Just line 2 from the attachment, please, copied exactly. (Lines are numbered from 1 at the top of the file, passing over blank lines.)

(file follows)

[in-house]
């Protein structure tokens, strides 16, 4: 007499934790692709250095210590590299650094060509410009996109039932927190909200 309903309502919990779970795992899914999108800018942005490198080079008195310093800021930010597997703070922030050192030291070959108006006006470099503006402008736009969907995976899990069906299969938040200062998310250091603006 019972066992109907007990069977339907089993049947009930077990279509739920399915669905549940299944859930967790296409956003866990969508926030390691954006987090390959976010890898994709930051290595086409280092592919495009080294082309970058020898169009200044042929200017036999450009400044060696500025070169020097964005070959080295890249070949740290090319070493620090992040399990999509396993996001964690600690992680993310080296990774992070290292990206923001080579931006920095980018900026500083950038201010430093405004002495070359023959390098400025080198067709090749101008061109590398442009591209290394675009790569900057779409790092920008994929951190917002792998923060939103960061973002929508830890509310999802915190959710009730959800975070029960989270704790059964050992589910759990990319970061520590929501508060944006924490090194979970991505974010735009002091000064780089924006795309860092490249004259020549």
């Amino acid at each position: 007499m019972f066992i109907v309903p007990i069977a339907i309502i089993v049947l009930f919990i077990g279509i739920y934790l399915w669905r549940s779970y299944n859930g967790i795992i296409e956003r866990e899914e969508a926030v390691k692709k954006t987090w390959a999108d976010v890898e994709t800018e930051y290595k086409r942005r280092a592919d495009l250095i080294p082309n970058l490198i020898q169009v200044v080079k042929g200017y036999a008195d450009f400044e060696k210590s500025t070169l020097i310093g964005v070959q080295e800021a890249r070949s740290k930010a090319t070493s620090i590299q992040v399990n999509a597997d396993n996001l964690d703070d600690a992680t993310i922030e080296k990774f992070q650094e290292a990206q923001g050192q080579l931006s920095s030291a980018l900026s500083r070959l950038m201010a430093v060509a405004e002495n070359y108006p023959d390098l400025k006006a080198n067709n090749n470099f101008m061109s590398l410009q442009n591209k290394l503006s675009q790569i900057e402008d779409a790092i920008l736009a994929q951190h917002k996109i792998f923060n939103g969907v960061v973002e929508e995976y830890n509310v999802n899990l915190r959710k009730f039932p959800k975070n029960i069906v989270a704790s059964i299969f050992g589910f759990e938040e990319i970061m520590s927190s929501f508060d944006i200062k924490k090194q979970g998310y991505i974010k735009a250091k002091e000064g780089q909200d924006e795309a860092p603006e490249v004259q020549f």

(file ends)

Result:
């Protein structure tokens, strides 16, 4: 007499934790692709250095210590590299650094060509410009996109039932927190909200 309903309502919990779970795992899914999108800018942005490198080079008195310093800021930010597997703070922030050192030291070959108006006006470099503006402008736009969907995976899990069906299969938040200062998310250091603006 019972066992109907007990069977339907089993049947009930077990279509739920399915669905549940299944859930967790296409956003866990969508926030390691954006987090390959976010890898994709930051290595086409280092592919495009080294082309970058020898169009200044042929200017036999450009400044060696500025070169020097964005070959080295890249070949740290090319070493620090992040399990999509396993996001964690600690992680993310080296990774992070290292990206923001080579931006920095980018900026500083950038201010430093405004002495070359023959390098400025080198067709090749101008061109590398442009591209290394675009790569900057779409790092920008994929951190917002792998923060939103960061973002929508830890509310999802915190959710009730959800975070029960989270704790059964050992589910759990990319970061520590929501508060944006924490090194979970991505974010735009002091000064780089924006795309860092490249004259020549």